Realising one’s potential can feel like a big ask. When there are so many demands on our time and energy, an amorphous concept, like ‘self-actualising’, can easily fall down our list of priorities. Instead, we tend to invest our time and energy into our pressing (already actualised) to do list.


Here are some thoughts on how to know whether life feels fulfilled or just filled to the brim.


What do we mean by ‘fulfilling our potential’ and how will I know if I am?


Fulfilling one’s potential does not necessarily mean hitting external markers for success: like making the Rich List or triumphing in competition. Nor is it a static or final state. It means realising what we want, the internal resources we have and using them to achieve our goals.


How do I know if I am living up to my potential?


Things we do when we are realising our potential:


  • We have spent time considering possibilities and from this have set clear goals that we feel able to achieve.
  • We feel challenged yet supported.
  • We have outlets for our thoughts, creativity and we approach problems with curiosity and positivity.
  • We behave in accordance with our values.
  • We know things will go wrong so progress is the aim of the game, not perfection.
  • We are able access “deep work” and “flow” states where we are absorbed.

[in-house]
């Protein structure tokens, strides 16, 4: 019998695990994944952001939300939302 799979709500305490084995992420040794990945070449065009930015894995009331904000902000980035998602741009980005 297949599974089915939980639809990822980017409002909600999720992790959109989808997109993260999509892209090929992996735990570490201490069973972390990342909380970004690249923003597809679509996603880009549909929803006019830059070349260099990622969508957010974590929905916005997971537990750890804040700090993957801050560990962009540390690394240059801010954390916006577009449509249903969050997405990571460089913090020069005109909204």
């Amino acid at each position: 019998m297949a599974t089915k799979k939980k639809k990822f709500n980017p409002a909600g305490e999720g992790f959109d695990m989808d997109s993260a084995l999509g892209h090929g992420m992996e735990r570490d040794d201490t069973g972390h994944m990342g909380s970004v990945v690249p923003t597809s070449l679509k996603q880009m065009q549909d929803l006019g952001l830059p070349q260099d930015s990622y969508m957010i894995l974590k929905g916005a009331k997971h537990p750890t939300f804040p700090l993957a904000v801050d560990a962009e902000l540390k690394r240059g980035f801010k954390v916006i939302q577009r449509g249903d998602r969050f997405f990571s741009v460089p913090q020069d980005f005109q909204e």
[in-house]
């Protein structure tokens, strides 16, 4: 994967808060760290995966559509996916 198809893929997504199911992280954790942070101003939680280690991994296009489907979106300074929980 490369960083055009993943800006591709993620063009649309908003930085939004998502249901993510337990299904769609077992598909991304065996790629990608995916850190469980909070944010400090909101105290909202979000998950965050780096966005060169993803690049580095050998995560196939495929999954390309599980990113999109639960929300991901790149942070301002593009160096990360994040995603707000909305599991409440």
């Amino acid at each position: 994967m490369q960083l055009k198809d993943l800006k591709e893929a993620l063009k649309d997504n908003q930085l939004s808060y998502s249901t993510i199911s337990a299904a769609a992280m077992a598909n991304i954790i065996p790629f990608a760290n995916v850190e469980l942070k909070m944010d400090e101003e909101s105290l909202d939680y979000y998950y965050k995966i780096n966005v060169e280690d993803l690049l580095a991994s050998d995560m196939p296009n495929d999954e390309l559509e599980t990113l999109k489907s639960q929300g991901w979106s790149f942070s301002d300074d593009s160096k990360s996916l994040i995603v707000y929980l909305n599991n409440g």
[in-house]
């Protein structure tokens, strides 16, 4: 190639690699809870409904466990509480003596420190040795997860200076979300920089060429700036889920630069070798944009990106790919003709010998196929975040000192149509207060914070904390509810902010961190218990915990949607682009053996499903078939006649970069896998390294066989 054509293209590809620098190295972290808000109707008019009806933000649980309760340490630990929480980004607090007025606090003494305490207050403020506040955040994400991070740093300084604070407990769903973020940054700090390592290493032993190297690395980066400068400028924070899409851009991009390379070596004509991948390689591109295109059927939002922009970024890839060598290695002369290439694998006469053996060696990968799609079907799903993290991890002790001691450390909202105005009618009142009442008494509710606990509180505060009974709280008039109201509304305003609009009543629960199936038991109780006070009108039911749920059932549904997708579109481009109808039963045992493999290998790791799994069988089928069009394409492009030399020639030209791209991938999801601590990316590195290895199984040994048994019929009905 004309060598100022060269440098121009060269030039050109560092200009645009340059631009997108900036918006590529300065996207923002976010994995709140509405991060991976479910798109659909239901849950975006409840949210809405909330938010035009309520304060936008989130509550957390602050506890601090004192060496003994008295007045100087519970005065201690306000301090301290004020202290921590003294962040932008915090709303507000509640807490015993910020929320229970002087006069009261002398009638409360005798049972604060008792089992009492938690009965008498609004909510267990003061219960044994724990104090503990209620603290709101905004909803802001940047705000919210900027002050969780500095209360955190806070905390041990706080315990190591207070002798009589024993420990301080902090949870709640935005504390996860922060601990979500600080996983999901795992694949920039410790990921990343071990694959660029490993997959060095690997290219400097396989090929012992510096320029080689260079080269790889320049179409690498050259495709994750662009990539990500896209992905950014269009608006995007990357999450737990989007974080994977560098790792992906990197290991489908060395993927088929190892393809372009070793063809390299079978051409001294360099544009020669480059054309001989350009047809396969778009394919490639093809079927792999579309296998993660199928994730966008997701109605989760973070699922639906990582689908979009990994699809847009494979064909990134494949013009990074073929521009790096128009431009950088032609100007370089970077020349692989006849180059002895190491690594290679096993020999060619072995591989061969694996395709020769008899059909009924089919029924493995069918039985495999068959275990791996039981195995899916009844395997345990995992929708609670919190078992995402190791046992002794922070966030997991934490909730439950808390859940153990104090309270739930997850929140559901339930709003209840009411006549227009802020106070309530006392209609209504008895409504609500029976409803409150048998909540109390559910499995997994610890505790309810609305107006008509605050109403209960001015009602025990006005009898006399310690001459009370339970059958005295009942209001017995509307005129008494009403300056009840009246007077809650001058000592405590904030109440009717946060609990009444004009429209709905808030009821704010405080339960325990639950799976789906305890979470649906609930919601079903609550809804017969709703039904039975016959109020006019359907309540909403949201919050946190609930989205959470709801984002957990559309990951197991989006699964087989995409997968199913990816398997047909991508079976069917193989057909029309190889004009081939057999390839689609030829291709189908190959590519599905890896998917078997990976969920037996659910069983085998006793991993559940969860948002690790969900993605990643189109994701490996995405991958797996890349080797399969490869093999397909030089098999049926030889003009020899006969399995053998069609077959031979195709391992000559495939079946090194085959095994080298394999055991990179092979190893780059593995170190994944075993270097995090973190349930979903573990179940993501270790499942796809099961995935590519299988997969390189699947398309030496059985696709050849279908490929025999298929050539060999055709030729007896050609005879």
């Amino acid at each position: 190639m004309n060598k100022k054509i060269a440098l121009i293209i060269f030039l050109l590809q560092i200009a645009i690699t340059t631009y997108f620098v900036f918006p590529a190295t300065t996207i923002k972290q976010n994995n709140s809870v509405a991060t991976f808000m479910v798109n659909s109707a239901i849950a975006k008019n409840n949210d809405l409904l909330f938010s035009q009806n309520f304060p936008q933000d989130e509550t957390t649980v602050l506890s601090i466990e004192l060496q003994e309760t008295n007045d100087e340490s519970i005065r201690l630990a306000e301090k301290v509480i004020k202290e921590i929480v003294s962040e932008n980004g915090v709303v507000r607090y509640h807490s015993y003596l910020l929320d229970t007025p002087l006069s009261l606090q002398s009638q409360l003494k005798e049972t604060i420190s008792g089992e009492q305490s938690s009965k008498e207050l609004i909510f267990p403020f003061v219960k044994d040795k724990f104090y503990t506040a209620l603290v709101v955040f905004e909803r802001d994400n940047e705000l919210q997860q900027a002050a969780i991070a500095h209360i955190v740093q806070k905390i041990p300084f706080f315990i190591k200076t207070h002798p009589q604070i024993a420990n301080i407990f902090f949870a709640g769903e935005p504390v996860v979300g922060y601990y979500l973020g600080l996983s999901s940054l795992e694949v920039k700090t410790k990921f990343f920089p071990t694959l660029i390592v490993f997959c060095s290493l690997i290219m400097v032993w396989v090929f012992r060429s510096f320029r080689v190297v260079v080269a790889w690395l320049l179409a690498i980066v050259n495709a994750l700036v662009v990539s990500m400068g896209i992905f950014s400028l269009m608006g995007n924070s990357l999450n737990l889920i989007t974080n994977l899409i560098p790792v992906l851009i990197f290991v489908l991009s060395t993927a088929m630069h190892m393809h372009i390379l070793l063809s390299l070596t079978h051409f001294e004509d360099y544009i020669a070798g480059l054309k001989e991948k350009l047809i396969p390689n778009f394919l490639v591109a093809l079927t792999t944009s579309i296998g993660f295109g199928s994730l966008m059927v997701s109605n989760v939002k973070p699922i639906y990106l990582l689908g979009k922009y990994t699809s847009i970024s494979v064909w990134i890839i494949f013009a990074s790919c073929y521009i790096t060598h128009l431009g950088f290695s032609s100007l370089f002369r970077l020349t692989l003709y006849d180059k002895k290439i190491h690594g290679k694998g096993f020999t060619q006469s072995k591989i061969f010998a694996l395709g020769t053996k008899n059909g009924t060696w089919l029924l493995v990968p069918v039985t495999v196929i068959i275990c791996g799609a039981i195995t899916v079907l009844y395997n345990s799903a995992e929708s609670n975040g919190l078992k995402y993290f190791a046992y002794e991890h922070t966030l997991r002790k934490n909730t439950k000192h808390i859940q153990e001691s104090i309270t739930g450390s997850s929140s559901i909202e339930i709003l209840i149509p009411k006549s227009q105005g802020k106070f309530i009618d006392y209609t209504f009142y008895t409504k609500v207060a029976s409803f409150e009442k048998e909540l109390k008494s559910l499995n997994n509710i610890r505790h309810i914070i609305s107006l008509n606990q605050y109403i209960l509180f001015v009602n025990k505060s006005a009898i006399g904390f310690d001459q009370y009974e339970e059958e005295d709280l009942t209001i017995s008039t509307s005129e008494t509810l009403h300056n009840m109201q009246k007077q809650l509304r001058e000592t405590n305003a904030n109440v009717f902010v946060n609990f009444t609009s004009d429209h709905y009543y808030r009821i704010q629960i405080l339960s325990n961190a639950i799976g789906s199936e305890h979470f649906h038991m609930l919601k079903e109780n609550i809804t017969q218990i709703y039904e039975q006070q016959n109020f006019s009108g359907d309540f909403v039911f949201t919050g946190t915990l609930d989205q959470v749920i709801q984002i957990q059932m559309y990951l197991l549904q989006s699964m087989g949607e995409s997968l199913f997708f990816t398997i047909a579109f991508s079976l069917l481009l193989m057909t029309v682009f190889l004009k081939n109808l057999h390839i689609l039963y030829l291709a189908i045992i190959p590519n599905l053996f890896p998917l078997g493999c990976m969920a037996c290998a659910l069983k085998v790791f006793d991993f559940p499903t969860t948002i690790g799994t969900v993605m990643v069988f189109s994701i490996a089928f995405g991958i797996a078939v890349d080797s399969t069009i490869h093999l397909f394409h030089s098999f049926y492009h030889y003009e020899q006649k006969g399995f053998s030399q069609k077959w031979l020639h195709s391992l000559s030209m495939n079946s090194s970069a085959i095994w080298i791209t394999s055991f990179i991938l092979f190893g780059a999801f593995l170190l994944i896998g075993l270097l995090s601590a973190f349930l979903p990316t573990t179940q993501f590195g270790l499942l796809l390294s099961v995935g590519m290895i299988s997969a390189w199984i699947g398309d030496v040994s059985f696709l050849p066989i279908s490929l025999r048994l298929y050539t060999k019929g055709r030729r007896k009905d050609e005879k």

We see our needs and wants as important.


The types of things we say:


  • “This is hard but it’s worth it”
  • “I am getting better”
  • “I am excited for this next project/ challenge”
  • “I am learning lots”
  • “I am proud of my work and myself”


Conversely, we instinctively know when we are not fulfilling our potential because we haven’t given ourselves time to think, to rest or consider the possibilities for change. We feel overwhelmed and challenged. Our default is to deprioritise our needs and wants, in favour of others. There is a nagging feeling that something is missing, and we are not quite where we are meant to be.


Tips for recognising and nurturing your potential:


1) Time to reflect and goal set


Diarise some self-reflection time or speak with a trusted friend or coach. Spend this time away from day-to-day reality and consider different possibilities. What do you want to achieve? Consider what you ‘could’ do, not just what you ‘should’do.  What could you be doing that would bring passion and purpose?


2) Know your worth


Consider all the amazing qualities you have. Time spent ruminating on what we are lacking is unlikely to provide us with that much positive momentum towards fulfilling our goals, but it is likely to make us more miserable than when we started.  Focusing our attention on our strengths builds confidence, self-awareness and opportunities.


Ask yourself:


  • When do I feel proud?
  • What do people complement me on?
  • What am I doing when time seems to fly and I am in ‘my zone’?
  • What skills would I like to use more?


3) Remember it’s never too late


Sometimes we can synonymise potential with youth. As commitments and responsibilities compete for our attention, dreams can be rebranded as pipe dreams. But potential doesn’t disappear – it is still there, waiting for us in the realm of what is possible.


This article was written by Emma Gill who specialises in coaching and mentoring mothers to thrive in successful, meaningful careers. To find our more, contact Emma on or visit her partner coach profile page.